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Flemish Region

Country  Belgium
Celebration Day  11 July
Area  13,522 km²
ISO 3166 code  BE-VLG
Website  www.flanders.be
Language  Dutch language
Flemish Region wwwtraveltopnetwpcontentuploads201206Tour
Seat  Brussels (but not part of the Flemish Region)
Destinations  Bruges, Antwerp, Ghent, Ostend, Ypres, Mechelen
Clubs and Teams  Club Brugge KV, K.A.A. Gent, K.R.C. Genk
Colleges and Universities  Katholieke Universiteit Leuven, Ghent University, University of Antwerp, University of Hasselt, Hogeschool West‑Vlaanderen
Points of interest  St Bavo's Cathedral - Ghent, Basilica of the Holy Blood, Cathedral of Our Lady, Plantin‑Moretus Museum, Markt

The Flemish Region (Dutch:  Vlaams Gewest ; French: Région flamande) is one of the three official regions of the Kingdom of Belgium—alongside the Walloon Region and the Brussels-Capital Region. Colloquially, it is usually simply referred to as Flanders. It occupies the northern part of Belgium and covers an area of 13,522 km2 (44.29% of Belgium). It is one of the most densely populated regions of Europe with around 470 inhabitants per square kilometer.


Map of Flanders, Belgium


Immediately after its establishment in 1980, the region transferred all its constitutional competencies to the Flemish Community. Thus, the current Flemish authorities (Flemish Parliament and Flemish Government) represent all the Flemish people, including those living in the Brussels-Capital Region. Hence, the Flemish Region is governed by the Flemish Community institutions. However, members of the Flemish Community parliament elected in the Brussels-Capital Region have no right to vote on Flemish regional affairs.

Administrative divisions

The Flemish Region comprises five provinces, each consisting of administrative arrondissements that, in turn, contain municipalities (in total 308 municipalities in Flanders).

Brussels city, the seat of the Flemish parliament, is located within the Brussels-Capital Region, which is surrounded by the province of Flemish Brabant. Brussels contains both the Flemish Community and the French Community, both having their institutions in Brussels.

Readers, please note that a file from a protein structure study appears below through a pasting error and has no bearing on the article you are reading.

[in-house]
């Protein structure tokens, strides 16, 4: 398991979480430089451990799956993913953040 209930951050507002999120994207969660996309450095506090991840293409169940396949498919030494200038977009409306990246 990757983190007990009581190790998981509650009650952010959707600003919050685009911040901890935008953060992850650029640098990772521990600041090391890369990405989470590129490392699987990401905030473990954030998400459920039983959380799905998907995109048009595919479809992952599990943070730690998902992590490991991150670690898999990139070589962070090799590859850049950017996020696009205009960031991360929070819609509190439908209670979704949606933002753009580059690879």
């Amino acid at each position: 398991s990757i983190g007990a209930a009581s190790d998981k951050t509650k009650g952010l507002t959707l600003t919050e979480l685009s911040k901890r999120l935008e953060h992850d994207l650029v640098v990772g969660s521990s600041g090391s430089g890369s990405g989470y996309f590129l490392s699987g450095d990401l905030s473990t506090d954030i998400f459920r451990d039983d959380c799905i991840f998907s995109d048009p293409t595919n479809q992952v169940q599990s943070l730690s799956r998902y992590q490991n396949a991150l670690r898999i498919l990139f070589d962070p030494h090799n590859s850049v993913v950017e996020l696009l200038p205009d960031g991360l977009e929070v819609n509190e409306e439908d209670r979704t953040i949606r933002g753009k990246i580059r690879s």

Flanders is home to a diversified modern economy, with emphasis put on research and development. Many enterprises work closely with local knowledge and research centres to develop new products and services.


"De Lijn" serves as the main public transport company, run by the Flemish government. It consists of buses and trams. TEC is the equivalent company in Wallonia, and MIVB-STIB in Brussels. The railway network run by the NMBS, however, is a federal responsibility.

The Flemish government is also responsible for about 500 kilometers of regional roads (Dutch: gewestwegen) and about 900 kilometers of highways in the territory of the Flemish Region. Other types of roads are provincial roads and municipal roads.


Largest cities in the region include (with population figures as of 1 January 2016):

  • Antwerp (517,042)
  • Ghent (257,029)
  • Bruges (118,053)
  • Leuven (99,288)
  • Mechelen (84,523)
  • Aalst (84,329)
  • Hasselt (76,685)
  • Kortrijk (75,506)
  • Sint-Niklaas (75,208)
  • Ostend (70,600)
  • Genk (65,691)
  • Roeselare (60,999)
  • The Flemish Diamond (Dutch: Vlaamse Ruit) is the name of the central, populous area in Flanders and consists of several of these cities, such as Antwerp, Ghent, Leuven and Mechelen. Approximately 5,500,000 people live in the area.


    The official language is Dutch, sometimes colloquially referred to as Flemish. The main dialect groups include West Flemish, East Flemish, Brabantian and Limburgish.

    French may be used for certain administrative purposes in a limited number of the so-called "municipalities with language facilities" around the Brussels-Capital Region and on the border with Wallonia.

    "Rim municipalities" (around Brussels) are Drogenbos, Kraainem, Linkebeek, Sint-Genesius-Rode (French: Rhode-Saint-Genèse), Wemmel and Wezembeek-Oppem. Brussels was originally a Dutch-speaking city, but it was frenchified in the 19th and 20th century and is now largely French-speaking. A few municipalities in the Flemish agglomeration of Brussels are now also frenchified.

    Municipalities with language facilities on the border with Wallonia are Bever (French: Biévène), Herstappe, Mesen (French: Messines), Ronse (French: Renaix), Spiere-Helkijn (French: Espierres-Helchin), Voeren (French: Fourons).


    Flemish Region Wikipedia

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